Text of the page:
One area where fairness is evident regards the requirements of transparency. Here, Art. 12(1) states that controllers shall provide information “to the data subject in a concise, transparent, intelligible and easily accessible form, using clear and plain language, in particular for any information addressed specifically to a child.” Evidently, this prohibits the unfair practice to provide the required information in a form that is inaccessible to data subjects.

Similarly, consent cannot be implicit, but rather requires an explicit “statement or by a clear affirmative action” (see Art. 4(11) GDPR). The same article further states that consent must be freely given, specific, informed and unambiguous”. Further, at any time, without need for justification, a data subject must be able to withdraw consent as easily as it was given. These stringent requirements for consent directly prohibit many manipulative practices, including the “nudging”[4] of data subjects.

Several data subject rights can directly be associated with fairness. These include:

  • The right to rectification (Art. 16 GDPR) to prevent data subjects to suffer negative consequences due to inaccurate data;
  • The right to restriction of processing (Art. 18 GDPR) that prevents controllers from further using data that have been reported to be inaccurate or pertain to processing the data subject has objected to;
  • The right to data portability (Art. 20 GDPR) that prevents lock-in situations and a possible loss (e.g. of investment[5]) when users change their relationship with the controller;
  • The right to object (Art. 21 GDPR) where in the case of a legal basis of Art. 6(1)(f) GDPR, data subjects can present their specific situations under which their interest prevail over the legitimate interests of the controller;
  • The right not to be subject to a decision based solely on automated processing (Art. 22 GDPR), that also provides the right to obtain human intervention on the part of the controller (see paragraph 3).

Another indication of fairness is where the controller must take the data subjects’ point of view into consideration. This is for example evident in Recital 50 GDPR that requires to consider the reasonable expectations by data subjects when determining whether a purpose is compatible according to Art. 6(4). It also appears in Data Protection Impact Assessments (Art 35 GDPR), where controllers, where appropriate, shall seek the views of data subjects or their representatives (Art. 35(9) GDPR).


Several articles in the GDPR provide further detail on the principle of transparency. They include the following:

  • Articles 12 through 14 describe in detail the information that controllers must provide up-front to data subjects.
  • Art. 15 describes the information that needs to be provided on request by data subjects, including full access to their data.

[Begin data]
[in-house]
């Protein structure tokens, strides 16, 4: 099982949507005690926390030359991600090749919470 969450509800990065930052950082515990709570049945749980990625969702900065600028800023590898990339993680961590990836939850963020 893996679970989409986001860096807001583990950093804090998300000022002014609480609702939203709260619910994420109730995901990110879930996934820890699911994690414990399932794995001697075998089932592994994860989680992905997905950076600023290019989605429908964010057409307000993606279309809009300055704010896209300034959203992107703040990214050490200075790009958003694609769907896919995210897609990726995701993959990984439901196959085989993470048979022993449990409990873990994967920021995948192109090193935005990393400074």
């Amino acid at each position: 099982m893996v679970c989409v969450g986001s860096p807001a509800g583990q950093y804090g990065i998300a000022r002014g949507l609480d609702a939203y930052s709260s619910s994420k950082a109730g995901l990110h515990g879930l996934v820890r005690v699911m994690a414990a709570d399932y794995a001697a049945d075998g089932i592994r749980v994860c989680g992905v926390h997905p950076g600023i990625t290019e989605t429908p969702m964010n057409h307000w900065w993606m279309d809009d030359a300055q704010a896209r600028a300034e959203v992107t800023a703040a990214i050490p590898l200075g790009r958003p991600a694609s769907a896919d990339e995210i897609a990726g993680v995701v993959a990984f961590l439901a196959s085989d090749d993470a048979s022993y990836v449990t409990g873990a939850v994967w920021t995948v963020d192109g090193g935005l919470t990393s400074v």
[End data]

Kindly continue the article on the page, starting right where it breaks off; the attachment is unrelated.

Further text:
• Art. 34 describes how data subjects need to be informed of data breaches, where it is likely to result in a high risk.
  • Art. 38(4) designates the Data Protection Officer at the controller as access point for data subjects.
  • Art. 12 and 19 describe the information that controllers must provide to data subjects who exercise one of their rights.
  • Art. 30 records of processingand 35 Data Protection Impact Assessment describe the information that needs to be provided to supervisory authorities. (The latter only if the processing likely results in a high risk).
  • Art. 58(1) specifieshow controllers must be transparent towards supervisory authorities by being answerable (point a), allow inspections and audits (point b), and grant access to their premises (point f).
  • Art. 33 describes breach notifications towards supervisory authorities.

Considering the importance of transparency in the GDPR, the European Data Protection Board has provided an authoritative interpretation of related obligations in their Guidelines on Transparency under Regulation 2016/679 (wp260rev.01)[6]. This is recommended for further reading.


1The term legal basis is used extensively in the GDPR and is recommended here as preferential term. Alternatively, the GDPR also contains the term legal ground. In the literature, the term lawful basis is also used.

2EDPB, Guidelines 05/2020 on consent under Regulation 2016/679, Version 1.0, Adopted on4 May2020, (last visited 22/05/2020).

3Article 29 Data Protection Working Party, 844/14/EN, WP217, Opinion 06/2014 on the notion of legitimate interests of the data controller under Article 7 of Directive 95/46/EC, Adopted on 9 April 2014, (last visited 22/05/2020).

4See for example, Weinmann, M., Schneider, C. &Brocke, J.v. Digital Nudging. Bus InfSystEng 58, 433–436 (2016). (last visited 22/05/2020).

5A prime example for a possible loss of investment is the collection of personal photos.

6EDPB, Guidelines on Transparency under Regulation 2016/679 (wp260rev.01), (last visited 22/05/2020).